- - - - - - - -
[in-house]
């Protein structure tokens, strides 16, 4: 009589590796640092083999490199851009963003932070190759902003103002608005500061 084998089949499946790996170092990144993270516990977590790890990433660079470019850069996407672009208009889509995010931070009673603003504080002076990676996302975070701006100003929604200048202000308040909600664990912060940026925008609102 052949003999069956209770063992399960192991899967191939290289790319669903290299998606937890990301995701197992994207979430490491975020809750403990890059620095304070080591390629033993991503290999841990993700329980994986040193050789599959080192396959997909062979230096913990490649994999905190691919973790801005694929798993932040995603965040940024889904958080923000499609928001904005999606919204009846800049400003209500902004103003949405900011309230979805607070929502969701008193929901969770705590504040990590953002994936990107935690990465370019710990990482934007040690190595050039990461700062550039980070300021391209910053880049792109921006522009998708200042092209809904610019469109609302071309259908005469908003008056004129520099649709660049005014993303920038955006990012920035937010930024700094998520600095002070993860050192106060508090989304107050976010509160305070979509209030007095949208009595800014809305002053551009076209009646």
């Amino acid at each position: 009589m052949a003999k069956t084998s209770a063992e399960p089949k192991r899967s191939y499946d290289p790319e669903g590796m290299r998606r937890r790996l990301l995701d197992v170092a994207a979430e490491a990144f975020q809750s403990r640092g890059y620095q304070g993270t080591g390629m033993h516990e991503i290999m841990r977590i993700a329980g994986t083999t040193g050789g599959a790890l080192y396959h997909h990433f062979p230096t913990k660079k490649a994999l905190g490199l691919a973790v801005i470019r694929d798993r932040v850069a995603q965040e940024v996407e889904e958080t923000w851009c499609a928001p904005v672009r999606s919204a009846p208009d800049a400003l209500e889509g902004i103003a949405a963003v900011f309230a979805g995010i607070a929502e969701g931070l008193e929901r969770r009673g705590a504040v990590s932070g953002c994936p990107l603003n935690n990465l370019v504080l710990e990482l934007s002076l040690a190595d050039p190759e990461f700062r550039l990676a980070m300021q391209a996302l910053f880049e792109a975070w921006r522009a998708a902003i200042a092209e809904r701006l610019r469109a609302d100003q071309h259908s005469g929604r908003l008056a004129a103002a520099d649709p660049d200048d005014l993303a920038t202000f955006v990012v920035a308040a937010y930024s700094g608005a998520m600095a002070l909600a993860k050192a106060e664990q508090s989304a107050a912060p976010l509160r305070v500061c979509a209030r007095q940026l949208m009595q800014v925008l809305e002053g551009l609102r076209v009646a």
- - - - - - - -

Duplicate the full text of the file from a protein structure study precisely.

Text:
[in-house]
């Protein structure tokens, strides 16, 4: 009589590796640092083999490199851009963003932070190759902003103002608005500061 084998089949499946790996170092990144993270516990977590790890990433660079470019850069996407672009208009889509995010931070009673603003504080002076990676996302975070701006100003929604200048202000308040909600664990912060940026925008609102 052949003999069956209770063992399960192991899967191939290289790319669903290299998606937890990301995701197992994207979430490491975020809750403990890059620095304070080591390629033993991503290999841990993700329980994986040193050789599959080192396959997909062979230096913990490649994999905190691919973790801005694929798993932040995603965040940024889904958080923000499609928001904005999606919204009846800049400003209500902004103003949405900011309230979805607070929502969701008193929901969770705590504040990590953002994936990107935690990465370019710990990482934007040690190595050039990461700062550039980070300021391209910053880049792109921006522009998708200042092209809904610019469109609302071309259908005469908003008056004129520099649709660049005014993303920038955006990012920035937010930024700094998520600095002070993860050192106060508090989304107050976010509160305070979509209030007095949208009595800014809305002053551009076209009646």
């Amino acid at each position: 009589m052949a003999k069956t084998s209770a063992e399960p089949k192991r899967s191939y499946d290289p790319e669903g590796m290299r998606r937890r790996l990301l995701d197992v170092a994207a979430e490491a990144f975020q809750s403990r640092g890059y620095q304070g993270t080591g390629m033993h516990e991503i290999m841990r977590i993700a329980g994986t083999t040193g050789g599959a790890l080192y396959h997909h990433f062979p230096t913990k660079k490649a994999l905190g490199l691919a973790v801005i470019r694929d798993r932040v850069a995603q965040e940024v996407e889904e958080t923000w851009c499609a928001p904005v672009r999606s919204a009846p208009d800049a400003l209500e889509g902004i103003a949405a963003v900011f309230a979805g995010i607070a929502e969701g931070l008193e929901r969770r009673g705590a504040v990590s932070g953002c994936p990107l603003n935690n990465l370019v504080l710990e990482l934007s002076l040690a190595d050039p190759e990461f700062r550039l990676a980070m300021q391209a996302l910053f880049e792109a975070w921006r522009a998708a902003i200042a092209e809904r701006l610019r469109a609302d100003q071309h259908s005469g929604r908003l008056a004129a103002a520099d649709p660049d200048d005014l993303a920038t202000f955006v990012v920035a308040a937010y930024s700094g608005a998520m600095a002070l909600a993860k050192a106060e664990q508090s989304a107050a912060p976010l509160r305070v500061c979509a209030r007095q940026l949208m009595q800014v925008l809305e002053g551009l609102r076209v009646a």